The Problem With Playing It Safe

Thinking too rigidly about user experience can make us blind to new opportunities.

An age ago, back in 2004, I was working in Amsterdam designing a website for Philips. User experience as a practice was still relatively new. There were rules, but they were different depending on who you asked. Best practices were a nice idea, but they weren’t very consistent. And that meant that everybody, and nobody, was right 100% of the time.

Our UX guy on the Philips project was a contractor – I’ve quite forgotten his name – and he was of the mind that things should be done just so, and any deviation would be a mistake. Thinking about it now I guess that makes sense: if you bill yourself as an expert in a field nobody knows anything about, you better at least be confident.

Of course, at the time I disagreed. I was an unruly, ego-driven designer, so I disagreed with everything. But in this case, my reasoning was sound: in my view the user experience discipline was too young to have all the answers. We were dictating behavioural patterns to users while knowing scarcely more than they did. And more importantly (to a designer, at least) we were missing opportunities to innovate on the UI side by allowing ourselves to be constrained by rules that were unbaked at best, and outright guesses at worst. Dogma seldom breeds insight.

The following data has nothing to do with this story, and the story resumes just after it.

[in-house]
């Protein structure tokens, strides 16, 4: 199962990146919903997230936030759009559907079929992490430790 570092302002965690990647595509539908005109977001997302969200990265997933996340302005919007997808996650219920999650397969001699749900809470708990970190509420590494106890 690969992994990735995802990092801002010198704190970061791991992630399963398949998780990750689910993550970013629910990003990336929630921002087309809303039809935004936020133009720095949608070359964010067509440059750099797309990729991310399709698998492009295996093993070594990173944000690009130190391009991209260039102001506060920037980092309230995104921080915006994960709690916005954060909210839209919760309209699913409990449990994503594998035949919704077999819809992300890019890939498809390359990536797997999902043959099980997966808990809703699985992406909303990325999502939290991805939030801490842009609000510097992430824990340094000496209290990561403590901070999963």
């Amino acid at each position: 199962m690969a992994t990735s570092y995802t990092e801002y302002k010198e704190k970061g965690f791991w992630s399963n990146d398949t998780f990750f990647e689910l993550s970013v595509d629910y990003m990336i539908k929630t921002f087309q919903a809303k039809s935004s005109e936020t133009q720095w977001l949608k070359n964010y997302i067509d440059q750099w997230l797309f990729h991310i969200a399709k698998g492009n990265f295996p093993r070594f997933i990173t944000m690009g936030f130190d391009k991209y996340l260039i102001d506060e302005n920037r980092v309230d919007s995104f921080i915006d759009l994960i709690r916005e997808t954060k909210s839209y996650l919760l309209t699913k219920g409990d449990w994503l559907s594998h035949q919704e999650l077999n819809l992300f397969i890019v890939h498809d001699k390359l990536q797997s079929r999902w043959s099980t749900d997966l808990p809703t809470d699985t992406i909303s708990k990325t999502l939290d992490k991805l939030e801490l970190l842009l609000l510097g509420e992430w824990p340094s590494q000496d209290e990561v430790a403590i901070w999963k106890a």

It didn’t sit right with me, but I had to admit that my opinion was no more valid than his. And letting the process be driven by design would’ve been the tail wagging the dog, so we forged ahead, despite the UX field being in such turbulent flux that by the end of the project all our supposed best practices were obsolete anyway.

I’ve never forgotten that discussion, and I still maintain that the laws of UX, even as well-established as they are these days, can still be wilfully bent. Purists will point breathlessly to some high-profile case study (“Amazon changed the corner radius on their Buy Now button to 2px and it saved them $300M!”) but these are effects that are observable only at scale. For most everyday purposes, the rules, within reason – though not without good reason – can be challenged. It’s how innovation happens.

It is a mistake to dictate terms to users based on an overly-confident UX model, or to assume UX as a practice is fully baked. We should not be afraid to engage users on unfamiliar terms, or to ask them to follow new patterns. Their behaviour outside the sandbox can help us discover new ways to solve old problems.

How will we know if we aren’t willing to take risks?